Investigations of genetic diseases such as cystic fibrosis, alpha-1-antitrypsin deficiency, phenylketonuria, mitochondrial acyl-CoA dehydrogenase deficiencies, and many others have shown that enhanced proteolytic degradation of mutant proteins is a common molecular pathological mechanism. Detailed studies of the fate of mutant proteins in some of these diseases have revealed that impaired or aberrant folding of mutant polypeptides typically results in prolonged interaction with molecular chaperones and degradation by intracellular proteases before the functional conformation is acquired. This appears to be the case for many missense mutations and short in-frame deletions or insertions that represent a major fraction of the mutations detected in genetic diseases. In some diseases, or under some circumstances, the degradation system is not efficient. Instead, aberrant folding leads to accumulation of protein aggregates that damage the cell. Mechanisms by which misfolded proteins are selected for degradation have first been delineated for the endoplasmatic reticulum; this process has been termed "protein quality control." Similar mechanisms appear to be operative in all cellular compartments in which proteins fold. Within the context of genetic diseases, we review knowledge on the molecular processes underlying protein quality control in the various subcellular compartments. The important impact of such systems for variability of the expression of genetic deficiencies is emphasised.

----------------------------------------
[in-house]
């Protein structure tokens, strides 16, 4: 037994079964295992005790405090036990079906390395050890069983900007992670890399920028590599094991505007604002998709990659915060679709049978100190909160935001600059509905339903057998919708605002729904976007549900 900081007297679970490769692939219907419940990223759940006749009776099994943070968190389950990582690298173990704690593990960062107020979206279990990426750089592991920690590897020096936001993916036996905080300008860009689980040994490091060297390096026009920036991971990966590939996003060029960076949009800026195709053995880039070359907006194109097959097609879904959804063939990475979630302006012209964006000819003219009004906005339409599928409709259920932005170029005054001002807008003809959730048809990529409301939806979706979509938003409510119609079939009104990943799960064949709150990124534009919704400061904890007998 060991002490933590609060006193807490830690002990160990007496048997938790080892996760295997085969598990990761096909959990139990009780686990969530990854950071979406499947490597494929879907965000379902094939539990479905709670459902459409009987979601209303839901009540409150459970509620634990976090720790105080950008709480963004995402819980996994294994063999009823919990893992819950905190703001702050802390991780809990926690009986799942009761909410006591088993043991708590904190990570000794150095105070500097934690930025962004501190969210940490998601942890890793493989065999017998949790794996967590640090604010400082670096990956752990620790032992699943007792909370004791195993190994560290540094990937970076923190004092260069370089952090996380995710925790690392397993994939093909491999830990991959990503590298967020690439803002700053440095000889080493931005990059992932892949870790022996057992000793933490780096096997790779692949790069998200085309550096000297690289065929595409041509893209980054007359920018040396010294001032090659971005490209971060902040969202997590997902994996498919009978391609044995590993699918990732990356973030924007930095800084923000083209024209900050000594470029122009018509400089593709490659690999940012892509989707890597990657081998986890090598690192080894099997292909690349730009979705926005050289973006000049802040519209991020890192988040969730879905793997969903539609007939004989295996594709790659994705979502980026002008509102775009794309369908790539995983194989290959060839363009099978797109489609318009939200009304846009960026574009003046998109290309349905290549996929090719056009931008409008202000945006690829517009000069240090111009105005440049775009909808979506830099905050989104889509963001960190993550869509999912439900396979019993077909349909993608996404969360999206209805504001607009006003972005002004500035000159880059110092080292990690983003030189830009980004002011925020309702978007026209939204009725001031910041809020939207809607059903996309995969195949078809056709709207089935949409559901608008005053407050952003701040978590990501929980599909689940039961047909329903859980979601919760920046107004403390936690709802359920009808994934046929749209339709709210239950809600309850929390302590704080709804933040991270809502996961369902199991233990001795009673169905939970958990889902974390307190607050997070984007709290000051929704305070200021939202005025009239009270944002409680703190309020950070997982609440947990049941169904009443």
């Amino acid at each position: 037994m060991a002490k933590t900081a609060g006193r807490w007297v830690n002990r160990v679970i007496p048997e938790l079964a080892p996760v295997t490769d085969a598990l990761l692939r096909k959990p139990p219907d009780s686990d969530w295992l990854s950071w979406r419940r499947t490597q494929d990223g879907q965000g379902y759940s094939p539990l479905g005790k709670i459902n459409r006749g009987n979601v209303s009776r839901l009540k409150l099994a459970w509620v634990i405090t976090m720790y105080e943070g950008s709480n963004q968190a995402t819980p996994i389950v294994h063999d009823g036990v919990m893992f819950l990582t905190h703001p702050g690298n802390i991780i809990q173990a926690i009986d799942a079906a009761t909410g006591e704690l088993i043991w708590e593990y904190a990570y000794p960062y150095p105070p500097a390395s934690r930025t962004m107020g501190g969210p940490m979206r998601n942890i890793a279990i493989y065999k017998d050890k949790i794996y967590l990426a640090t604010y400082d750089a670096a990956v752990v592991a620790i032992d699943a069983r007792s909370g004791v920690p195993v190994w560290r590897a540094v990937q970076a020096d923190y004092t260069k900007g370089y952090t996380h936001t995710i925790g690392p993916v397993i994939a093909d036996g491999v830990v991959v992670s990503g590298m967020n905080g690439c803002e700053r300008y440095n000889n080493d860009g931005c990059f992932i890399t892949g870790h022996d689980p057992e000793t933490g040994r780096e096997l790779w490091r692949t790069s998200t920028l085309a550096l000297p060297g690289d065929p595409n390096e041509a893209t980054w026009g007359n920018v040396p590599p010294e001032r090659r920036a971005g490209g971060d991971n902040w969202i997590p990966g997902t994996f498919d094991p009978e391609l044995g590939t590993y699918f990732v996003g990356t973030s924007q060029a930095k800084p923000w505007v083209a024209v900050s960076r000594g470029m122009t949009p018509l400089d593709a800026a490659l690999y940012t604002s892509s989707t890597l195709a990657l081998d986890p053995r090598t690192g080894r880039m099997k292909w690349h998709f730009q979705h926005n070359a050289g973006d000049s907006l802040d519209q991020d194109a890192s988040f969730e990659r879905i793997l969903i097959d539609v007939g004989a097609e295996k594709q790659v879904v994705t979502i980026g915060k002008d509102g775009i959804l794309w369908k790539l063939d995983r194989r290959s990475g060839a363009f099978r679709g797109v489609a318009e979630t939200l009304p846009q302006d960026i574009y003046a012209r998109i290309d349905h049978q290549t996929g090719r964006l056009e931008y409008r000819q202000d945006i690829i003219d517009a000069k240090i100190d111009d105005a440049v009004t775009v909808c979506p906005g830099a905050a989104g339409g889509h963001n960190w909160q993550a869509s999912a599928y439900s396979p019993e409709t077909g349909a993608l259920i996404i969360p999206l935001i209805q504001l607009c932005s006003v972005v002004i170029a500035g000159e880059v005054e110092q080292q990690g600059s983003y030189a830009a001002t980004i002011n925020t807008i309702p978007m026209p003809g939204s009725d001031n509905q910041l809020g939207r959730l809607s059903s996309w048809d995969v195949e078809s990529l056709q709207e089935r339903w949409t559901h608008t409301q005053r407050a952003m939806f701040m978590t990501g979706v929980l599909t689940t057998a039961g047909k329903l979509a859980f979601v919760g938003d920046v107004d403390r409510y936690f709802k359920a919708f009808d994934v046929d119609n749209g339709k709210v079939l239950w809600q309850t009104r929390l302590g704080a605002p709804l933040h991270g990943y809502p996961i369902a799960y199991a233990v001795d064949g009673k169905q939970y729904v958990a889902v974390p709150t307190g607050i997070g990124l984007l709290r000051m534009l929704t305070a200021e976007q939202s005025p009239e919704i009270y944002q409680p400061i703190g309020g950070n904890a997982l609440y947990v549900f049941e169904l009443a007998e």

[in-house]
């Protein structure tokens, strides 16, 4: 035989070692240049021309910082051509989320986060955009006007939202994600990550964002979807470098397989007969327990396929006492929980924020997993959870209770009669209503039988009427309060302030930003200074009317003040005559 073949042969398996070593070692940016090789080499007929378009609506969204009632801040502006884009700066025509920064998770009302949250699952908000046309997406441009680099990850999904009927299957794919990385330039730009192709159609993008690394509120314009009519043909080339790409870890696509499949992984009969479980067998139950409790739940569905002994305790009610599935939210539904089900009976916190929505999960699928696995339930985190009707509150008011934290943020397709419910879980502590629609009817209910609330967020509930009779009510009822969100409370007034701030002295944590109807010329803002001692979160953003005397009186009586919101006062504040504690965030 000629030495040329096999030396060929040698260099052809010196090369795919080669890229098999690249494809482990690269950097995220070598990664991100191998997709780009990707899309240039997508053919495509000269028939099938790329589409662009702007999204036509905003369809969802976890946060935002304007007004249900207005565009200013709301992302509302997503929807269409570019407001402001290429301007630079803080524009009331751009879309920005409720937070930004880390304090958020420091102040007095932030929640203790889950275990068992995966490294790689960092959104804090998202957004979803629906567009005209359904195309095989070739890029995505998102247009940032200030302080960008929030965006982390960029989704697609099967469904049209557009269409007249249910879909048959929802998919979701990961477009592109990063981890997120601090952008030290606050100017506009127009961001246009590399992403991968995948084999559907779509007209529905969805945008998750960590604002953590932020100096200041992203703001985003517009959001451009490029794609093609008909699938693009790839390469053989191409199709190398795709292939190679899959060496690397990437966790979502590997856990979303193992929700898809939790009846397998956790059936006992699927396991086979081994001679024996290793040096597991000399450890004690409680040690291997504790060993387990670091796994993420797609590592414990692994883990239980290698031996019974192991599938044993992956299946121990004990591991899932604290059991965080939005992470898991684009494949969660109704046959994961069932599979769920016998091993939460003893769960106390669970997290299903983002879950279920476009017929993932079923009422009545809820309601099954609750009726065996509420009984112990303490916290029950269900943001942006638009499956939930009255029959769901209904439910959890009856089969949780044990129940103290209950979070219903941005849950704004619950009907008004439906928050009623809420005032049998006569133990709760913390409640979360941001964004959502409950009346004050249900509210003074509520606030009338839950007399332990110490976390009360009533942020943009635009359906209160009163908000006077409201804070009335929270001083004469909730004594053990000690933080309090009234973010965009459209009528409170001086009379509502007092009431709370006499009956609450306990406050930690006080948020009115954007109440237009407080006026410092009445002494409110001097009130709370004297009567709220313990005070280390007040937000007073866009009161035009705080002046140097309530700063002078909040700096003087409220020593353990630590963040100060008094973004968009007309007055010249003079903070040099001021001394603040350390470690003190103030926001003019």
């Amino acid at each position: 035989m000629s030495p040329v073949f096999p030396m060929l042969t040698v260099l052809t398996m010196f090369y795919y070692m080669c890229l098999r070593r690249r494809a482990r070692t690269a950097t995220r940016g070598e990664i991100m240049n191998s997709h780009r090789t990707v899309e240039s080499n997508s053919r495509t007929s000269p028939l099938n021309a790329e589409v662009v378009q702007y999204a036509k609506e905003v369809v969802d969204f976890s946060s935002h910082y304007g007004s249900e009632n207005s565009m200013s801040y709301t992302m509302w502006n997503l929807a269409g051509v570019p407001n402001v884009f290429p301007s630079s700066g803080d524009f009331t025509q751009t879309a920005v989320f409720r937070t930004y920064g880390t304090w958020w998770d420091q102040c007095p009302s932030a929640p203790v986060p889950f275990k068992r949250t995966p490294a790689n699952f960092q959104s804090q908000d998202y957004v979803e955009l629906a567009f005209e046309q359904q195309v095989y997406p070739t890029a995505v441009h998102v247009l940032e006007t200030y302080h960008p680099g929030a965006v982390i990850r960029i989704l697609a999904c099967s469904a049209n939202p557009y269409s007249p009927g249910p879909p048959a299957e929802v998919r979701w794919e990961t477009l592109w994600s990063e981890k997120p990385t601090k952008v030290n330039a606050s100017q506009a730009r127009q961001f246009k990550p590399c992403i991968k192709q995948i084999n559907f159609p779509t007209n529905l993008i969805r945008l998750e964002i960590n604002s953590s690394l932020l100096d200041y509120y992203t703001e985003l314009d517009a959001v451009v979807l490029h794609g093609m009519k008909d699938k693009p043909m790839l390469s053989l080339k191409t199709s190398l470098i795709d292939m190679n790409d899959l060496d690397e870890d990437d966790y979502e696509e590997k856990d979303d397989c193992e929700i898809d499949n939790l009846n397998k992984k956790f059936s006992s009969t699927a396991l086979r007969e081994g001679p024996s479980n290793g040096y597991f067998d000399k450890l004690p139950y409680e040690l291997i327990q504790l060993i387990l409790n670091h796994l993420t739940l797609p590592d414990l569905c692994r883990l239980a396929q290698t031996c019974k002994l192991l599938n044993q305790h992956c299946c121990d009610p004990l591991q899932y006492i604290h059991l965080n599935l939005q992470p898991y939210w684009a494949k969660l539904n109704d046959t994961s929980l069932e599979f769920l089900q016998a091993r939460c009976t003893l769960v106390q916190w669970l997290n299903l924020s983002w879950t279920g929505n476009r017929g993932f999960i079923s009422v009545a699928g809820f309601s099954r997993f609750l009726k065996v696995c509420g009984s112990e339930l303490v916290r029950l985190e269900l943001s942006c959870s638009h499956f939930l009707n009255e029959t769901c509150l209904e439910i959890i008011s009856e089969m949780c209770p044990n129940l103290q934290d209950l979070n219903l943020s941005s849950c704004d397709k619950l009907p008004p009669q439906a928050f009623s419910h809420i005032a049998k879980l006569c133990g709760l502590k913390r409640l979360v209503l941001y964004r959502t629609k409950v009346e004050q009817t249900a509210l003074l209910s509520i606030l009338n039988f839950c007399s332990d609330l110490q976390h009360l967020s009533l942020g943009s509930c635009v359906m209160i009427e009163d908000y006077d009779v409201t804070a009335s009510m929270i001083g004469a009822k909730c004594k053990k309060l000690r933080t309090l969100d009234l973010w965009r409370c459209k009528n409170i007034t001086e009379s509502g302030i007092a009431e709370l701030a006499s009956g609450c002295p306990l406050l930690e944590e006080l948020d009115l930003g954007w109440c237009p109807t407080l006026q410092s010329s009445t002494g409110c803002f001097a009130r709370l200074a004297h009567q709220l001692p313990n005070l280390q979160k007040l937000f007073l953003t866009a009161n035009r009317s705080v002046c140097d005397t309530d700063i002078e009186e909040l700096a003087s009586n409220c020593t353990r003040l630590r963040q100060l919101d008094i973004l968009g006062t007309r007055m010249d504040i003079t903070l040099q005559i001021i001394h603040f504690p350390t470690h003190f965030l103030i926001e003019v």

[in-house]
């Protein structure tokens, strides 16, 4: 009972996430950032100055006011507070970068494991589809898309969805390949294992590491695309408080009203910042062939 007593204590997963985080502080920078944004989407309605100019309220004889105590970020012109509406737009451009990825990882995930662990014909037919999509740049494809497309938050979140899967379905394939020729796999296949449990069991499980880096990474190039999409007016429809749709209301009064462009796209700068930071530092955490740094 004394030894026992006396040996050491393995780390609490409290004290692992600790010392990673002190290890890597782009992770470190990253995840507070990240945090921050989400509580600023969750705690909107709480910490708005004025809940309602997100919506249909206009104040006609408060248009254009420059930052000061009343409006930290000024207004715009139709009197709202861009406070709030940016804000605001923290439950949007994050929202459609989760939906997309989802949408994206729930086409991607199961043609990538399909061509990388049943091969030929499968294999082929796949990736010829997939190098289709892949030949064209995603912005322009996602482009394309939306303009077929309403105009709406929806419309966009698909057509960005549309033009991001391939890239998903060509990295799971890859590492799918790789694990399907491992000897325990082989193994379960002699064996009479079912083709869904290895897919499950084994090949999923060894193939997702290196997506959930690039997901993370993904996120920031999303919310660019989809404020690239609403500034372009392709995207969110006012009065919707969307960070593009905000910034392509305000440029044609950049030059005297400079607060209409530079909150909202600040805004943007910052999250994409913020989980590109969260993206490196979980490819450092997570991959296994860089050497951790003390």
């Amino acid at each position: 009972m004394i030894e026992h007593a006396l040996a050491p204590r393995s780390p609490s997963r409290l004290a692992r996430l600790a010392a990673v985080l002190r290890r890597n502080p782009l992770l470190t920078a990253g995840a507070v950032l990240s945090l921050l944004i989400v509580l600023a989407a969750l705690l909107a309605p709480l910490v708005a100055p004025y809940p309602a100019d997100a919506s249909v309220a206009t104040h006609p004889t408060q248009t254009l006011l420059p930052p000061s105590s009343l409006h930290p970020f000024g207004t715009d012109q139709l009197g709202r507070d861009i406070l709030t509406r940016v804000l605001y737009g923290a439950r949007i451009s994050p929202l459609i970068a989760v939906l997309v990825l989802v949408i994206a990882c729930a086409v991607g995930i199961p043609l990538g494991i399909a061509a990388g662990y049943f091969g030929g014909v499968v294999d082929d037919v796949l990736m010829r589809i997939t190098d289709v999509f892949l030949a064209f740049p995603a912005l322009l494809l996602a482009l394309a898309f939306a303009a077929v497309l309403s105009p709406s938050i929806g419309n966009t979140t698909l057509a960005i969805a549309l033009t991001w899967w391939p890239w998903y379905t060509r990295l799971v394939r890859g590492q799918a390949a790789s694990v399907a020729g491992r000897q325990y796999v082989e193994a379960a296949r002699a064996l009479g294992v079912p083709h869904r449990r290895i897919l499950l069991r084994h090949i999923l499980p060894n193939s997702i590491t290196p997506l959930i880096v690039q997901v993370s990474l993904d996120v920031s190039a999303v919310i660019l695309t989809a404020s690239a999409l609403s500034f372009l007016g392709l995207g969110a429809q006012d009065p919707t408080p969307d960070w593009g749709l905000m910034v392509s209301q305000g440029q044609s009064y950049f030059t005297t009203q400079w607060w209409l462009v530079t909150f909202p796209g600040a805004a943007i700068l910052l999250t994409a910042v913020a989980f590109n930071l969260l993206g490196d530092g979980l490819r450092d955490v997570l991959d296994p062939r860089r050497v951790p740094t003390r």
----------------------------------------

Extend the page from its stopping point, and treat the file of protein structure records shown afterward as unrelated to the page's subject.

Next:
Copyright 1999 Wiley-Liss, Inc.